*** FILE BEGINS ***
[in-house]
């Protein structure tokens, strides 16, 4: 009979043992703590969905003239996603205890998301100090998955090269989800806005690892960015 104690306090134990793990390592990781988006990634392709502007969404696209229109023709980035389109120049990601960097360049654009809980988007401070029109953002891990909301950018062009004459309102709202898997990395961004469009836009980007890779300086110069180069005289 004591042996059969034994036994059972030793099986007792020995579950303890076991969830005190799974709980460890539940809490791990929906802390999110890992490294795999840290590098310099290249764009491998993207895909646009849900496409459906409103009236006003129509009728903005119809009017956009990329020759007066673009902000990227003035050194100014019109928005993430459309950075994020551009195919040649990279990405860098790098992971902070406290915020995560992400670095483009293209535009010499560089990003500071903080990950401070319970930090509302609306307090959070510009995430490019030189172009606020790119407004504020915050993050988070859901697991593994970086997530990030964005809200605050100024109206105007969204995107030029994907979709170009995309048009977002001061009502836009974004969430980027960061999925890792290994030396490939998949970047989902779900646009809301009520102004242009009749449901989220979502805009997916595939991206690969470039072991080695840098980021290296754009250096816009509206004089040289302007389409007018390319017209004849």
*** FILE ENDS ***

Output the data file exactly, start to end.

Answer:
[in-house]
């Protein structure tokens, strides 16, 4: 009979043992703590969905003239996603205890998301100090998955090269989800806005690892960015 104690306090134990793990390592990781988006990634392709502007969404696209229109023709980035389109120049990601960097360049654009809980988007401070029109953002891990909301950018062009004459309102709202898997990395961004469009836009980007890779300086110069180069005289 004591042996059969034994036994059972030793099986007792020995579950303890076991969830005190799974709980460890539940809490791990929906802390999110890992490294795999840290590098310099290249764009491998993207895909646009849900496409459906409103009236006003129509009728903005119809009017956009990329020759007066673009902000990227003035050194100014019109928005993430459309950075994020551009195919040649990279990405860098790098992971902070406290915020995560992400670095483009293209535009010499560089990003500071903080990950401070319970930090509302609306307090959070510009995430490019030189172009606020790119407004504020915050993050988070859901697991593994970086997530990030964005809200605050100024109206105007969204995107030029994907979709170009995309048009977002001061009502836009974004969430980027960061999925890792290994030396490939998949970047989902779900646009809301009520102004242009009749449901989220979502805009997916595939991206690969470039072991080695840098980021290296754009250096816009509206004089040289302007389409007018390319017209004849």